Attempt to extend unemployment insurance benefits fails in Congress

The latest effort by U.S. Senate Democrats to extend emergency unemployment benefits failed on a procedural vote again on Thursday by a vote of 58 to 40.  This week in Congress, Senate Democrats made a move to pass a short-term extension of unemployment insurance benefits by forcing a cloture vote. To survive cloture and move to consider the legislation requires 60 votes.  Democrats were joined by Republicans Sen. Kelly Ayotte of New Hampshire, Sen. Susan Collins of Maine, Sen. Lisa Murkowski of Alaska and Sen. Dean Heller of Nevada.

The latest proposal included provisions to pay for the $6.4 billion cost of the extension with a pension smoothing amendment, which would reduce required pension contributions by employers.  It included an earlier proposal from Sen. Tom Coburn of Oklahoma that would have prohibited payment of unemployment compensation to individuals with adjusted gross incomes of $1 million or more the year prior to applying for unemployment compensation.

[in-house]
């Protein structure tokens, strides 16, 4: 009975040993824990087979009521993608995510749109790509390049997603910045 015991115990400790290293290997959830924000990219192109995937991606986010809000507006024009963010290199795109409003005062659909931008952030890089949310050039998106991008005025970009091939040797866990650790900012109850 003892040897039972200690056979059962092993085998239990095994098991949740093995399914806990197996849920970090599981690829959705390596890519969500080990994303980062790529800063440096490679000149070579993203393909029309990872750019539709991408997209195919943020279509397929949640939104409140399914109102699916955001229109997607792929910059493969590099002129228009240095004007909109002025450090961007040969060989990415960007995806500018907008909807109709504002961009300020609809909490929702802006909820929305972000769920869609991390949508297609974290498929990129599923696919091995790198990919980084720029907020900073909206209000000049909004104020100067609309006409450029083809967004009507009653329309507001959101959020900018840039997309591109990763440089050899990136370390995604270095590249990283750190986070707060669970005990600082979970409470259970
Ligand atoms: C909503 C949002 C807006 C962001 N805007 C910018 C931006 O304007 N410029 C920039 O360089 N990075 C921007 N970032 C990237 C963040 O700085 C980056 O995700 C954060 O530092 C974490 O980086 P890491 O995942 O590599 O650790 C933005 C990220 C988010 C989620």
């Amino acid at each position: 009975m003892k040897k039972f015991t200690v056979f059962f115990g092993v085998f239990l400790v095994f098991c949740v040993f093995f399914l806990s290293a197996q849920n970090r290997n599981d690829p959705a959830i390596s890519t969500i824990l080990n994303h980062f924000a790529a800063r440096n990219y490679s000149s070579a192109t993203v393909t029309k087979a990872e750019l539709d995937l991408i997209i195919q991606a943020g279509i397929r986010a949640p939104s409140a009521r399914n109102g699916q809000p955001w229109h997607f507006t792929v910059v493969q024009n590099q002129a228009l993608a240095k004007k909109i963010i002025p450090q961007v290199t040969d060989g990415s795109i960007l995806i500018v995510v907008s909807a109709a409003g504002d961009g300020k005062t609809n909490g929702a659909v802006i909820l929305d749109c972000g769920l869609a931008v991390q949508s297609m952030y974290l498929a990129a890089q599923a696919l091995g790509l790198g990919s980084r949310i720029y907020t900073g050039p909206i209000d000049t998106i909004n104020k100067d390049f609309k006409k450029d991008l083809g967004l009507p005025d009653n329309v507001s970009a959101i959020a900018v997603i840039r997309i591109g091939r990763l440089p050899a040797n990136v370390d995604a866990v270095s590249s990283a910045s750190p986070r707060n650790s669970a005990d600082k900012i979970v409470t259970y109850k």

“It is not likely at this point that an extension proposal will move on its own through the Senate, and less likely that it would be taken up in the House,” said Douglas J. Holmes, president of UWC – Strategic Services on Unemployment & Workers’ Compensation.  “However, there is considerable concern about the number of long term unemployed individuals and steps that could be taken to provide training, job search assistance and support. A federal extended unemployment compensation program could still be proposed in conjunction with other legislation that is being considered in 2014.”

The Missouri Chamber is monitoring this federal legislation.  For more information on unemployment insurance, contact Tracy King, Missouri Chamber vice president of governmental affairs at, or by phone at 73-634-3511.


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